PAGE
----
Challenges don’t frighten Rebecca Colaw

Published 11:37 am Friday, June 9, 2017

Democratic candidate Rebecca Colaw of Suffolk isn’t someone who claims to have all the solutions when it comes addressing issues in the 64th district, which she hopes to represent in this year’s election. But the military veteran and practicing attorney said during an interview with Tidewater News editorial staff that she is someone who’s very concerned about the constituents, and is willing to do the work to best represent them.

“I give a ––– about the people,” Colaw said, insisting she be quoted that way, albeit tastefully. “We need to start paying attention to lower middle and middle class at the state level.”

Farmers, for example, are “very important,” and she acknowledges that the 64th is mostly rural. Still, Colaw thinks a lot of people don’t understand what the producers go through to maintain their farms, such as paying personal property taxes on the very machinery needed to raise crops and generate income.

“It’s crippling to farmers and small businesses when they make a capital investment and are still paying fees,” she said, adding that some relief is needed in that area.

Speaking of businesses, when asked if she would vote to cut Virginia’s 6 percent corporate tax — North Carolina is at 3 percent — Colaw said yes.

“We’re strangling the ability for a business to survive,” she said, pointing to Downtown Franklin, Wakefield. Southern Suffolk and Prince George. “People in Surry desperately want some business up there. The nuclear power plant? That’s it.”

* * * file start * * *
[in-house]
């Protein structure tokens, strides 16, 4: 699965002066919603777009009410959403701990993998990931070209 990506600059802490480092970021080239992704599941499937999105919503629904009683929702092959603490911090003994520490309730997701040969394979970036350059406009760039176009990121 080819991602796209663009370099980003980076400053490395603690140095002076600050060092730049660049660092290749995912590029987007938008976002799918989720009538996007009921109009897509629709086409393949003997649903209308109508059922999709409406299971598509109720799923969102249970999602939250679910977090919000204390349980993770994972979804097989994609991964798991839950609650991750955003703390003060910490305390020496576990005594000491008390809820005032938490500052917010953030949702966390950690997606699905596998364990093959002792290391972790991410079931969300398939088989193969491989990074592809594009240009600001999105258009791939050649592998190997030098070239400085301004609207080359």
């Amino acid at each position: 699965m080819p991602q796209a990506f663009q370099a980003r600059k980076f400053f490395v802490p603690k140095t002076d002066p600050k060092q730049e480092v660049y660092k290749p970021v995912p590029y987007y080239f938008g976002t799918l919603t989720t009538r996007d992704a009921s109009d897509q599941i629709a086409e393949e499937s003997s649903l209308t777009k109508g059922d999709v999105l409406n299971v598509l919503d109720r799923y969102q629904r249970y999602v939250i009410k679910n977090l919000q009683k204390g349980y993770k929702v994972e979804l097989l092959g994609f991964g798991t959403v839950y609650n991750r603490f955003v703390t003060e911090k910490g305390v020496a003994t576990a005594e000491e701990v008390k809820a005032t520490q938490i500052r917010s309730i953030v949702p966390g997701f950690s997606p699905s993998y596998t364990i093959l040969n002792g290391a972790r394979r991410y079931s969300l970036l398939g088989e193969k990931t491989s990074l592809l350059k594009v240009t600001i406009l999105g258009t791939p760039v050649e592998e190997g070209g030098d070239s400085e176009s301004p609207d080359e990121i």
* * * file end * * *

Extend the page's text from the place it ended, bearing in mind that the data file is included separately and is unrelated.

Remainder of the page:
As a delegate, Colaw would look at the tax bases and see what can be done at state and local levels,  particularly for middle-class businesses, which she describes as the “backbone of the this country.”

The candidate was reminded that delegates in the past, such as the late Richard Holland, were able to get things accomplished for the district. Colaw was asked what she thinks she’ll bring to restore our ability to have a voice at the table.

“I’m a little stubborn. I’ve been told all my life I can’t do things — told I won’t graduate, succeed in the Air Force or at law school,” she said, adding she done all those things and has three degrees. “Challenges don’t frighten me. They inspire me,” said Colaw. “I want this district to succeed.”

She continued, “I don’t want to be part of the club, but part of the change. I’m secure in myself. I’m going to have to learn and find out what’s wrong.”

It had been pointed out that the General Assembly is a box, pushing representatives to vote along party lines.

“I’m my own person,” Colaw said. “I don’t care whether I become a career politician. My job is not to be famous. Someone has to bring the change and changes are coming. People have realized things do need to change.”

To do this will require educating people in some instances, such solar power, which she calls “the future,” and wind farms. Sitting down with constituents to show the benefits of these energy sources is one way to help persuade people.

She also sees herself not being lockstep with Democrats or Republicans, and intends to carefully examine whatever would come across her desk in Richmond.

“I’m an American who’s in the Democratic party,” said the candidate.

To learn more about her, visit the website